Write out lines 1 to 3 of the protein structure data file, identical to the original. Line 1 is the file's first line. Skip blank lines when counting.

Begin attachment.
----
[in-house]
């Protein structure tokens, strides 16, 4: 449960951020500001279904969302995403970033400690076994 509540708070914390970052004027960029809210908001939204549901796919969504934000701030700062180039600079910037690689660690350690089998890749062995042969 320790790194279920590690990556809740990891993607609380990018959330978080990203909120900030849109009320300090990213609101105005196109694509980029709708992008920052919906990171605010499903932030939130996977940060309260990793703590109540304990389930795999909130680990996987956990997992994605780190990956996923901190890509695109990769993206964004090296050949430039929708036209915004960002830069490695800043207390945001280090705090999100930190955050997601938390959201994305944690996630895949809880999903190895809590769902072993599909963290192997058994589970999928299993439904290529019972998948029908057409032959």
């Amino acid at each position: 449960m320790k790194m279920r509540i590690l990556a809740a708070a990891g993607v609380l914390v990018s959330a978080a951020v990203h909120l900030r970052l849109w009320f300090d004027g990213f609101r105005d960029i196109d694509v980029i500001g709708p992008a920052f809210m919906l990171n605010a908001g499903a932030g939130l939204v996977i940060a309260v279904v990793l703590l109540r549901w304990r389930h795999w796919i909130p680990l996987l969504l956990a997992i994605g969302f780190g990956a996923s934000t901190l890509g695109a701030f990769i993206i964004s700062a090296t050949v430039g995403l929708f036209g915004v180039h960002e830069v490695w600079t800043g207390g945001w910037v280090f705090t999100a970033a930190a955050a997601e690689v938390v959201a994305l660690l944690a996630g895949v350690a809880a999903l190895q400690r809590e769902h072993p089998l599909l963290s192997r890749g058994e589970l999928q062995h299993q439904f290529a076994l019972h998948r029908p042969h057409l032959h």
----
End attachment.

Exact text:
[in-house]
């Protein structure tokens, strides 16, 4: 449960951020500001279904969302995403970033400690076994 509540708070914390970052004027960029809210908001939204549901796919969504934000701030700062180039600079910037690689660690350690089998890749062995042969 320790790194279920590690990556809740990891993607609380990018959330978080990203909120900030849109009320300090990213609101105005196109694509980029709708992008920052919906990171605010499903932030939130996977940060309260990793703590109540304990389930795999909130680990996987956990997992994605780190990956996923901190890509695109990769993206964004090296050949430039929708036209915004960002830069490695800043207390945001280090705090999100930190955050997601938390959201994305944690996630895949809880999903190895809590769902072993599909963290192997058994589970999928299993439904290529019972998948029908057409032959």
């Amino acid at each position: 449960m320790k790194m279920r509540i590690l990556a809740a708070a990891g993607v609380l914390v990018s959330a978080a951020v990203h909120l900030r970052l849109w009320f300090d004027g990213f609101r105005d960029i196109d694509v980029i500001g709708p992008a920052f809210m919906l990171n605010a908001g499903a932030g939130l939204v996977i940060a309260v279904v990793l703590l109540r549901w304990r389930h795999w796919i909130p680990l996987l969504l956990a997992i994605g969302f780190g990956a996923s934000t901190l890509g695109a701030f990769i993206i964004s700062a090296t050949v430039g995403l929708f036209g915004v180039h960002e830069v490695w600079t800043g207390g945001w910037v280090f705090t999100a970033a930190a955050a997601e690689v938390v959201a994305l660690l944690a996630g895949v350690a809880a999903l190895q400690r809590e769902h072993p089998l599909l963290s192997r890749g058994e589970l999928q062995h299993q439904f290529a076994l019972h998948r029908p042969h057409l032959h």